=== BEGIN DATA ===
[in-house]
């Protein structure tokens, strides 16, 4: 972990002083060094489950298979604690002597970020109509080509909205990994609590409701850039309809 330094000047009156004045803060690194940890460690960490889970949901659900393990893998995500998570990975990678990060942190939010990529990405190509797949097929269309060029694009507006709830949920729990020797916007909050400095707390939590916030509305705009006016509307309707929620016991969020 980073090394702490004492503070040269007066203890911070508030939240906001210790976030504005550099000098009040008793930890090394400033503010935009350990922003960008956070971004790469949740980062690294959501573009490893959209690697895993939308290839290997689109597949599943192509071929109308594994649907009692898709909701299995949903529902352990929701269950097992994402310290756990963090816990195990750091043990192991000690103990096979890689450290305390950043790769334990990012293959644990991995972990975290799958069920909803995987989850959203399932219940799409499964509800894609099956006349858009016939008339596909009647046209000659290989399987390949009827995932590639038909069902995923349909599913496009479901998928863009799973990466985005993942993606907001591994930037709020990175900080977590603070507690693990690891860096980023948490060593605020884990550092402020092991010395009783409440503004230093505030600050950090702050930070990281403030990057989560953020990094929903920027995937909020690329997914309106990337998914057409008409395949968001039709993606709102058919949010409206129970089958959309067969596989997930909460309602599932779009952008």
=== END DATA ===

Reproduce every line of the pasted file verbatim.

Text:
[in-house]
């Protein structure tokens, strides 16, 4: 972990002083060094489950298979604690002597970020109509080509909205990994609590409701850039309809 330094000047009156004045803060690194940890460690960490889970949901659900393990893998995500998570990975990678990060942190939010990529990405190509797949097929269309060029694009507006709830949920729990020797916007909050400095707390939590916030509305705009006016509307309707929620016991969020 980073090394702490004492503070040269007066203890911070508030939240906001210790976030504005550099000098009040008793930890090394400033503010935009350990922003960008956070971004790469949740980062690294959501573009490893959209690697895993939308290839290997689109597949599943192509071929109308594994649907009692898709909701299995949903529902352990929701269950097992994402310290756990963090816990195990750091043990192991000690103990096979890689450290305390950043790769334990990012293959644990991995972990975290799958069920909803995987989850959203399932219940799409499964509800894609099956006349858009016939008339596909009647046209000659290989399987390949009827995932590639038909069902995923349909599913496009479901998928863009799973990466985005993942993606907001591994930037709020990175900080977590603070507690693990690891860096980023948490060593605020884990550092402020092991010395009783409440503004230093505030600050950090702050930070990281403030990057989560953020990094929903920027995937909020690329997914309106990337998914057409008409395949968001039709993606709102058919949010409206129970089958959309067969596989997930909460309602599932779009952008």